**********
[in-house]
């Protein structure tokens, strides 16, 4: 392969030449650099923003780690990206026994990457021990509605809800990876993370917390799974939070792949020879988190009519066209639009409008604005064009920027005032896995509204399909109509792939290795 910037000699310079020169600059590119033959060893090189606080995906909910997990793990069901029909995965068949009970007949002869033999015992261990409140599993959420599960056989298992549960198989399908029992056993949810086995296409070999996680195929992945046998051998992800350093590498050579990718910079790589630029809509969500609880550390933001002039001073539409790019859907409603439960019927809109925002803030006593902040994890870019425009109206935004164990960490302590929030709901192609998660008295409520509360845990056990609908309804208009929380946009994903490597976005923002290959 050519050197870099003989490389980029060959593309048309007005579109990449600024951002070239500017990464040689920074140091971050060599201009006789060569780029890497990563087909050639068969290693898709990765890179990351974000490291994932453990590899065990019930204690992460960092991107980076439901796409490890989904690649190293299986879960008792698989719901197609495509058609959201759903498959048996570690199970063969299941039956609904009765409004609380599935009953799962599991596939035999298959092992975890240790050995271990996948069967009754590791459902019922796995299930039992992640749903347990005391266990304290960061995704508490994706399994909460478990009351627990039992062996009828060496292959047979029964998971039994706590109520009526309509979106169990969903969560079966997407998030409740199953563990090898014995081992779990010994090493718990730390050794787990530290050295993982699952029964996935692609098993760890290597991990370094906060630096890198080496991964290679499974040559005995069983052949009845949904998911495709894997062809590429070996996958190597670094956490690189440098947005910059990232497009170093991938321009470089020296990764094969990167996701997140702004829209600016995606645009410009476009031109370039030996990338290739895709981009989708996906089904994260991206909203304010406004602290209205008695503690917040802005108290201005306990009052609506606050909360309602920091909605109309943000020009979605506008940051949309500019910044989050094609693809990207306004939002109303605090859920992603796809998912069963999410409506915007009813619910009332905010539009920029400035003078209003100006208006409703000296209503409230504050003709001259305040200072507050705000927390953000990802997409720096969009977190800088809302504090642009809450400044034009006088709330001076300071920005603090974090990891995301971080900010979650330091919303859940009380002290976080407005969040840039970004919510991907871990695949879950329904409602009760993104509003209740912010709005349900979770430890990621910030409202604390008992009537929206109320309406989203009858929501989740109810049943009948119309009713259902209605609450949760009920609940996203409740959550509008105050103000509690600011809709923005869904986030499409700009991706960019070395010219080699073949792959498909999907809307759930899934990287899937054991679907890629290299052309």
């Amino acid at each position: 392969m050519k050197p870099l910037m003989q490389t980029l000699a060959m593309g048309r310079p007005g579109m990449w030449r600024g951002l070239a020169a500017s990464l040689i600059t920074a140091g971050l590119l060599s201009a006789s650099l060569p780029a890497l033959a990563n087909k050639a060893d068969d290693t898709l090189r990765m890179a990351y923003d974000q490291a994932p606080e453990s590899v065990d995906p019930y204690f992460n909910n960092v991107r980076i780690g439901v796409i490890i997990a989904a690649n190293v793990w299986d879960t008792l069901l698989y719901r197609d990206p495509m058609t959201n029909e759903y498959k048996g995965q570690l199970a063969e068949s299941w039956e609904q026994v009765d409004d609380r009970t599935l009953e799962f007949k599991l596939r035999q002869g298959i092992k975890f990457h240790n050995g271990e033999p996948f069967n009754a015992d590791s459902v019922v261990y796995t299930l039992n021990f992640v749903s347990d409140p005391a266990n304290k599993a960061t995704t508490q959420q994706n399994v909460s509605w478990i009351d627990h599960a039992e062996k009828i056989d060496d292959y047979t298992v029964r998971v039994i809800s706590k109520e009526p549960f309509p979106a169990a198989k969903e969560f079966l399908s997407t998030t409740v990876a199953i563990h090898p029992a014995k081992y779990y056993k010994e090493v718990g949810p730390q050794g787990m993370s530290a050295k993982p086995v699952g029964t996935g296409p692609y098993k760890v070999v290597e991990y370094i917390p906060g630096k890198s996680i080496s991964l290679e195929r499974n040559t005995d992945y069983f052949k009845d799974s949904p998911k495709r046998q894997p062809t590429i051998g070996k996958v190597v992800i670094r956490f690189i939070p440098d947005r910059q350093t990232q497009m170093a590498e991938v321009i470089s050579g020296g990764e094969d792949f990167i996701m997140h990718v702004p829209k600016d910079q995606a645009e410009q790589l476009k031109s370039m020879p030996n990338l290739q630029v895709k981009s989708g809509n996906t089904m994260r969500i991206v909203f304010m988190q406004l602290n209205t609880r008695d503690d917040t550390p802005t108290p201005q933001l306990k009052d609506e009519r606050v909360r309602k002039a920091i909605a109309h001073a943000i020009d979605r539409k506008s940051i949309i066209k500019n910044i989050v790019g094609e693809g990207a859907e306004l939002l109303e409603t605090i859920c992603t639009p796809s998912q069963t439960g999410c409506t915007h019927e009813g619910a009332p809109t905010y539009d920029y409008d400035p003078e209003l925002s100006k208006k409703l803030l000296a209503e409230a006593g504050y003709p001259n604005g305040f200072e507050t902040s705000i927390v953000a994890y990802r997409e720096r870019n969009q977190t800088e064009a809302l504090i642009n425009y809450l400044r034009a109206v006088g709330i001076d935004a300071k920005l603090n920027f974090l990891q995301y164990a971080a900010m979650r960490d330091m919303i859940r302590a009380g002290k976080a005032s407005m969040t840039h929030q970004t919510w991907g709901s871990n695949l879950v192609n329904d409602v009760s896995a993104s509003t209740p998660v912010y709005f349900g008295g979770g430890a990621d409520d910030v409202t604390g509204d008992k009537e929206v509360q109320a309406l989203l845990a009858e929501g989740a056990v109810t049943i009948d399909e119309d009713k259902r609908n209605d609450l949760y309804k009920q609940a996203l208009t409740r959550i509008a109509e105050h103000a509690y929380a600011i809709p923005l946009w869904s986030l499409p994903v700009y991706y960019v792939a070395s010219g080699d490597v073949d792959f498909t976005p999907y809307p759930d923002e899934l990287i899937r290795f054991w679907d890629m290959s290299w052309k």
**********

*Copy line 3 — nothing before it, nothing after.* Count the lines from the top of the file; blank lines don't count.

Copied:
């Amino acid at each position: 392969m050519k050197p870099l910037m003989q490389t980029l000699a060959m593309g048309r310079p007005g579109m990449w030449r600024g951002l070239a020169a500017s990464l040689i600059t920074a140091g971050l590119l060599s201009a006789s650099l060569p780029a890497l033959a990563n087909k050639a060893d068969d290693t898709l090189r990765m890179a990351y923003d974000q490291a994932p606080e453990s590899v065990d995906p019930y204690f992460n909910n960092v991107r980076i780690g439901v796409i490890i997990a989904a690649n190293v793990w299986d879960t008792l069901l698989y719901r197609d990206p495509m058609t959201n029909e759903y498959k048996g995965q570690l199970a063969e068949s299941w039956e609904q026994v009765d409004d609380r009970t599935l009953e799962f007949k599991l596939r035999q002869g298959i092992k975890f990457h240790n050995g271990e033999p996948f069967n009754a015992d590791s459902v019922v261990y796995t299930l039992n021990f992640v749903s347990d409140p005391a266990n304290k599993a960061t995704t508490q959420q994706n399994v909460s509605w478990i009351d627990h599960a039992e062996k009828i056989d060496d292959y047979t298992v029964r998971v039994i809800s706590k109520e009526p549960f309509p979106a169990a198989k969903e969560f079966l399908s997407t998030t409740v990876a199953i563990h090898p029992a014995k081992y779990y056993k010994e090493v718990g949810p730390q050794g787990m993370s530290a050295k993982p086995v699952g029964t996935g296409p692609y098993k760890v070999v290597e991990y370094i917390p906060g630096k890198s996680i080496s991964l290679e195929r499974n040559t005995d992945y069983f052949k009845d799974s949904p998911k495709r046998q894997p062809t590429i051998g070996k996958v190597v992800i670094r956490f690189i939070p440098d947005r910059q350093t990232q497009m170093a590498e991938v321009i470089s050579g020296g990764e094969d792949f990167i996701m997140h990718v702004p829209k600016d910079q995606a645009e410009q790589l476009k031109s370039m020879p030996n990338l290739q630029v895709k981009s989708g809509n996906t089904m994260r969500i991206v909203f304010m988190q406004l602290n209205t609880r008695d503690d917040t550390p802005t108290p201005q933001l306990k009052d609506e009519r606050v909360r309602k002039a920091i909605a109309h001073a943000i020009d979605r539409k506008s940051i949309i066209k500019n910044i989050v790019g094609e693809g990207a859907e306004l939002l109303e409603t605090i859920c992603t639009p796809s998912q069963t439960g999410c409506t915007h019927e009813g619910a009332p809109t905010y539009d920029y409008d400035p003078e209003l925002s100006k208006k409703l803030l000296a209503e409230a006593g504050y003709p001259n604005g305040f200072e507050t902040s705000i927390v953000a994890y990802r997409e720096r870019n969009q977190t800088e064009a809302l504090i642009n425009y809450l400044r034009a109206v006088g709330i001076d935004a300071k920005l603090n920027f974090l990891q995301y164990a971080a900010m979650r960490d330091m919303i859940r302590a009380g002290k976080a005032s407005m969040t840039h929030q970004t919510w991907g709901s871990n695949l879950v192609n329904d409602v009760s896995a993104s509003t209740p998660v912010y709005f349900g008295g979770g430890a990621d409520d910030v409202t604390g509204d008992k009537e929206v509360q109320a309406l989203l845990a009858e929501g989740a056990v109810t049943i009948d399909e119309d009713k259902r609908n209605d609450l949760y309804k009920q609940a996203l208009t409740r959550i509008a109509e105050h103000a509690y929380a600011i809709p923005l946009w869904s986030l499409p994903v700009y991706y960019v792939a070395s010219g080699d490597v073949d792959f498909t976005p999907y809307p759930d923002e899934l990287i899937r290795f054991w679907d890629m290959s290299w052309k």